Data analysis is a process of inspecting, cleansing, transforming, and modeling data with the goal of discovering useful information, informing conclusions, and supporting decision-making. Data analysis has multiple facets and approaches, encompassing diverse techniques under a variety of names, and is used in different business, science, and social science domains. In today's business world, data analysis plays a role in making decisions more scientific and helping businesses operate more effectively.
Data mining is a particular data analysis technique that focuses on statistical modeling and knowledge discovery for predictive rather than purely descriptive purposes, while business intelligence covers data analysis that relies heavily on aggregation, focusing mainly on business information. In statistical applications, data analysis can be divided into descriptive statistics, exploratory data analysis (EDA), and confirmatory data analysis (CDA). EDA focuses on discovering new features in the data while CDA focuses on confirming or falsifying existing hypotheses. Predictive analytics focuses on the application of statistical models for predictive forecasting or classification, while text analytics applies statistical, linguistic, and structural techniques to extract and classify information from textual sources, a species of unstructured data. All of the above are varieties of data analysis.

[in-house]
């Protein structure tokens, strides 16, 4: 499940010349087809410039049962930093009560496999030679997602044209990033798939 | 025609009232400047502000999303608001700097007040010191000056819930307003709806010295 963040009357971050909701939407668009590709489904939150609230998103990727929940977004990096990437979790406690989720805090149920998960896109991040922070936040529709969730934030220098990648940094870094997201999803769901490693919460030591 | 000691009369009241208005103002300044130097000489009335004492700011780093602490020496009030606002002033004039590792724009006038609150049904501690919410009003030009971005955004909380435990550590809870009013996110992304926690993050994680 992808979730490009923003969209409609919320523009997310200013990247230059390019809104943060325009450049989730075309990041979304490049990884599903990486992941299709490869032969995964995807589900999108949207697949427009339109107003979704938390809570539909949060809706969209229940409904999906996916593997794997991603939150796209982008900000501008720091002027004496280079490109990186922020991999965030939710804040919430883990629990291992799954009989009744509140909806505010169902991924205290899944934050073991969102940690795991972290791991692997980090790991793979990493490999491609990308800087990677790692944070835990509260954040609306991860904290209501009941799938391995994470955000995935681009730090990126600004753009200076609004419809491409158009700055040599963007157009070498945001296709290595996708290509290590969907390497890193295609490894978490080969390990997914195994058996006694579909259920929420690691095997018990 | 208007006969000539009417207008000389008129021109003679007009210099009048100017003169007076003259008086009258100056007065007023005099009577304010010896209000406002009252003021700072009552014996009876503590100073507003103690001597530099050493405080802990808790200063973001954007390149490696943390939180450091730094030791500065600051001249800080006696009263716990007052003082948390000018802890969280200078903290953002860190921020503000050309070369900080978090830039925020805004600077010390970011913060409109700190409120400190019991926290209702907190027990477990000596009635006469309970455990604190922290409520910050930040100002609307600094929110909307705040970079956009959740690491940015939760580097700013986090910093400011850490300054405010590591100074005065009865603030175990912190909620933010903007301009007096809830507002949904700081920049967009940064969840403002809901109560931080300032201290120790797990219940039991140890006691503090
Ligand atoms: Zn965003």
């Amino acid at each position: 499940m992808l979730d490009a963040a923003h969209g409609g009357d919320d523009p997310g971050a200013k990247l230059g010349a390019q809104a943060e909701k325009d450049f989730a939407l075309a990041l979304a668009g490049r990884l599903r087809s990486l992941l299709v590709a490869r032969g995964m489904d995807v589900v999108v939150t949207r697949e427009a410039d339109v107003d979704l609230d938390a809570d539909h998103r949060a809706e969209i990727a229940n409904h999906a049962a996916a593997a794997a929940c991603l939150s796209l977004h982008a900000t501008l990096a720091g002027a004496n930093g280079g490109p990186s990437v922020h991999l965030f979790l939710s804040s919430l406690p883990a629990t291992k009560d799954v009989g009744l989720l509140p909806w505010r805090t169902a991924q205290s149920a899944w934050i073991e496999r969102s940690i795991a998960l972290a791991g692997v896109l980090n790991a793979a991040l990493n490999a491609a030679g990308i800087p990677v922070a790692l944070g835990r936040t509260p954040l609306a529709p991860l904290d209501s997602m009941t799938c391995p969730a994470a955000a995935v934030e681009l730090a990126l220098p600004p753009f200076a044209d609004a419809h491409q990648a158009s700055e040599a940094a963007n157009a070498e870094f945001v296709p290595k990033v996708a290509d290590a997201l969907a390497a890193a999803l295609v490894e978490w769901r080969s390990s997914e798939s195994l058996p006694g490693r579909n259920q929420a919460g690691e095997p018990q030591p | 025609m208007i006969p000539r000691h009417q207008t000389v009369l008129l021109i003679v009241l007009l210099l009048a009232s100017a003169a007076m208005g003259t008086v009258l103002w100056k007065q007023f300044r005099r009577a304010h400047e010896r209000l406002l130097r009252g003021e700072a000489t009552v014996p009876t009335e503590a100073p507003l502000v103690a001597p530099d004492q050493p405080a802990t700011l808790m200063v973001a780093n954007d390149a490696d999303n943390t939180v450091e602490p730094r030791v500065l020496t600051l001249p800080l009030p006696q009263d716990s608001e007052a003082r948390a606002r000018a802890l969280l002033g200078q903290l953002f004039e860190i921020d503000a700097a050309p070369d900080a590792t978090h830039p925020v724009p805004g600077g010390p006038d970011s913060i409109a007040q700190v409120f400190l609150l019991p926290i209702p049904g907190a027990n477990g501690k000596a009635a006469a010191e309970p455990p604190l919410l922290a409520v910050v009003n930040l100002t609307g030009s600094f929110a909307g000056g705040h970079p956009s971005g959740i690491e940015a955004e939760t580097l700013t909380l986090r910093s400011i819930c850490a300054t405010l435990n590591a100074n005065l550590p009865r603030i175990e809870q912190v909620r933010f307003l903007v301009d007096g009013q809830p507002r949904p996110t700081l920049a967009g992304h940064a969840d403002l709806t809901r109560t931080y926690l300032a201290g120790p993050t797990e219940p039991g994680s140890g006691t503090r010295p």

Data integration is a precursor to data analysis, and data analysis is closely linked to data visualization and data dissemination.
Lichfield (/ˈlɪtʃfiːld/) is a cathedral city and civil parish in Staffordshire, England. Lichfield is situated roughly 16 mi (26 km) north of Birmingham, 8.1 miles (13.0 km) from Rugeley, 9 miles (14 km) from Walsall, 7.9 miles (12.7 km) from Tamworth and 13 miles (21 km) from Burton Upon Trent. At the time of the 2011 Census the population was estimated at 32,219 and the wider Lichfield District at 100,700.
Notable for its three-spired medieval cathedral, Lichfield was the birthplace of Samuel Johnson, the writer of the first authoritative Dictionary of the English Language. The city's recorded history began when Chad of Mercia arrived to establish his Bishopric in 669 AD and the settlement grew as the ecclesiastical centre of Mercia. In 2009, the Staffordshire Hoard, the largest hoard of Anglo-Saxon gold and silver metalwork, was found 5.9 km (3.7 mi) south-west of Lichfield.
The development of the city was consolidated in the 12th century under Roger de Clinton, who fortified the Cathedral Close and also laid out the town with the ladder-shaped street pattern that survives to this day. Lichfield's heyday was in the 18th century, when it developed into a thriving coaching city. This was a period of great intellectual activity, the city being the home of many famous people including Samuel Johnson, David Garrick, Erasmus Darwin and Anna Seward, and prompted Johnson's remark that Lichfield was "a city of philosophers".
Today, the city still retains its old importance as an ecclesiastical centre, and its industrial and commercial development has been limited. The centre of the city has over 230 listed buildings (including many examples of Georgian architecture), and preserves much of its historic character.